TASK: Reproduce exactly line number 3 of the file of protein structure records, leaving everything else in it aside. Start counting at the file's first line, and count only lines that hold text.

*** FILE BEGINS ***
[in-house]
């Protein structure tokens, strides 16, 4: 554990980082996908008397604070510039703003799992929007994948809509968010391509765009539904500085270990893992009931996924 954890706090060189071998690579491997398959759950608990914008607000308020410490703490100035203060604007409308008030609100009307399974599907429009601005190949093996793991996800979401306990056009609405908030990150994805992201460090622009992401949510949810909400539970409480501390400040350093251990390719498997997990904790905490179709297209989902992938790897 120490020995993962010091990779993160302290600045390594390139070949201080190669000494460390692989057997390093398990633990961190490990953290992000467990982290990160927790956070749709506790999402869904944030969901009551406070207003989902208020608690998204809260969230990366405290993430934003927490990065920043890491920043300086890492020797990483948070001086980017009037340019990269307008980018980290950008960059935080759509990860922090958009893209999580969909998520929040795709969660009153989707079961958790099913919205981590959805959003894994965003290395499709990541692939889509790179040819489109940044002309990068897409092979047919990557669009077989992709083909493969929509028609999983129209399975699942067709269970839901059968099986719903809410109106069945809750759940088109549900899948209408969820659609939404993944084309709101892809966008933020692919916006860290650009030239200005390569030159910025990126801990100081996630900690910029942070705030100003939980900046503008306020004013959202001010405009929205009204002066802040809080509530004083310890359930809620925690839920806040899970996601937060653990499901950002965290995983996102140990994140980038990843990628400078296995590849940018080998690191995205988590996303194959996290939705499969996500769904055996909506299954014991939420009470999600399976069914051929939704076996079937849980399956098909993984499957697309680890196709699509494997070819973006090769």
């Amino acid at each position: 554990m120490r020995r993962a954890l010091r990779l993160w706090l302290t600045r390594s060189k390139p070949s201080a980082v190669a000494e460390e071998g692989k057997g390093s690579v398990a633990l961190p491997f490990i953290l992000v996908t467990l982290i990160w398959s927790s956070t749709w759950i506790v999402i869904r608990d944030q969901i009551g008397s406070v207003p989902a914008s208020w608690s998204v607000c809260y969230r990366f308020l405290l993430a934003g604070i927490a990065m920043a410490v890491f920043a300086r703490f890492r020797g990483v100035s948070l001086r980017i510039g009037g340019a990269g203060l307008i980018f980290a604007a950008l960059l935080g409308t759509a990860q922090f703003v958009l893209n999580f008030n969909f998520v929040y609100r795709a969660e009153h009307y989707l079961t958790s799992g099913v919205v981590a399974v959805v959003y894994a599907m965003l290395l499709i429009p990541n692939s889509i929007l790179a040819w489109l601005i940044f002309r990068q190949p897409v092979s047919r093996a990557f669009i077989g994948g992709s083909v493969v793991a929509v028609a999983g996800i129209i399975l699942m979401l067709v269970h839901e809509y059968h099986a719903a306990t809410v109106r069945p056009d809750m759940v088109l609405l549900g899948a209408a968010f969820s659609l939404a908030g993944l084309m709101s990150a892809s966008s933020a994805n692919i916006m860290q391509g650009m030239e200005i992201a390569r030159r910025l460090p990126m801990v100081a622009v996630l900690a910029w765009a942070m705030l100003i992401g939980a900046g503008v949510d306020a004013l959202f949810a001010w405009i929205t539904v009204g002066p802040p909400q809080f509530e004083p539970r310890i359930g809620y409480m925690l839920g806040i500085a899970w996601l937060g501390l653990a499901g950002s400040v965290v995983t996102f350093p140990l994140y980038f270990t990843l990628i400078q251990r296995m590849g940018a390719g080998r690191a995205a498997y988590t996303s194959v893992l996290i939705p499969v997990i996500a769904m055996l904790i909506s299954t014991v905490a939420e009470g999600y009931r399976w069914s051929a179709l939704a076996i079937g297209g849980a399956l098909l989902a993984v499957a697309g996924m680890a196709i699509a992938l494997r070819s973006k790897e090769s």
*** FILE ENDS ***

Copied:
């Amino acid at each position: 554990m120490r020995r993962a954890l010091r990779l993160w706090l302290t600045r390594s060189k390139p070949s201080a980082v190669a000494e460390e071998g692989k057997g390093s690579v398990a633990l961190p491997f490990i953290l992000v996908t467990l982290i990160w398959s927790s956070t749709w759950i506790v999402i869904r608990d944030q969901i009551g008397s406070v207003p989902a914008s208020w608690s998204v607000c809260y969230r990366f308020l405290l993430a934003g604070i927490a990065m920043a410490v890491f920043a300086r703490f890492r020797g990483v100035s948070l001086r980017i510039g009037g340019a990269g203060l307008i980018f980290a604007a950008l960059l935080g409308t759509a990860q922090f703003v958009l893209n999580f008030n969909f998520v929040y609100r795709a969660e009153h009307y989707l079961t958790s799992g099913v919205v981590a399974v959805v959003y894994a599907m965003l290395l499709i429009p990541n692939s889509i929007l790179a040819w489109l601005i940044f002309r990068q190949p897409v092979s047919r093996a990557f669009i077989g994948g992709s083909v493969v793991a929509v028609a999983g996800i129209i399975l699942m979401l067709v269970h839901e809509y059968h099986a719903a306990t809410v109106r069945p056009d809750m759940v088109l609405l549900g899948a209408a968010f969820s659609l939404a908030g993944l084309m709101s990150a892809s966008s933020a994805n692919i916006m860290q391509g650009m030239e200005i992201a390569r030159r910025l460090p990126m801990v100081a622009v996630l900690a910029w765009a942070m705030l100003i992401g939980a900046g503008v949510d306020a004013l959202f949810a001010w405009i929205t539904v009204g002066p802040p909400q809080f509530e004083p539970r310890i359930g809620y409480m925690l839920g806040i500085a899970w996601l937060g501390l653990a499901g950002s400040v965290v995983t996102f350093p140990l994140y980038f270990t990843l990628i400078q251990r296995m590849g940018a390719g080998r690191a995205a498997y988590t996303s194959v893992l996290i939705p499969v997990i996500a769904m055996l904790i909506s299954t014991v905490a939420e009470g999600y009931r399976w069914s051929a179709l939704a076996i079937g297209g849980a399956l098909l989902a993984v499957a697309g996924m680890a196709i699509a992938l494997r070819s973006k790897e090769s």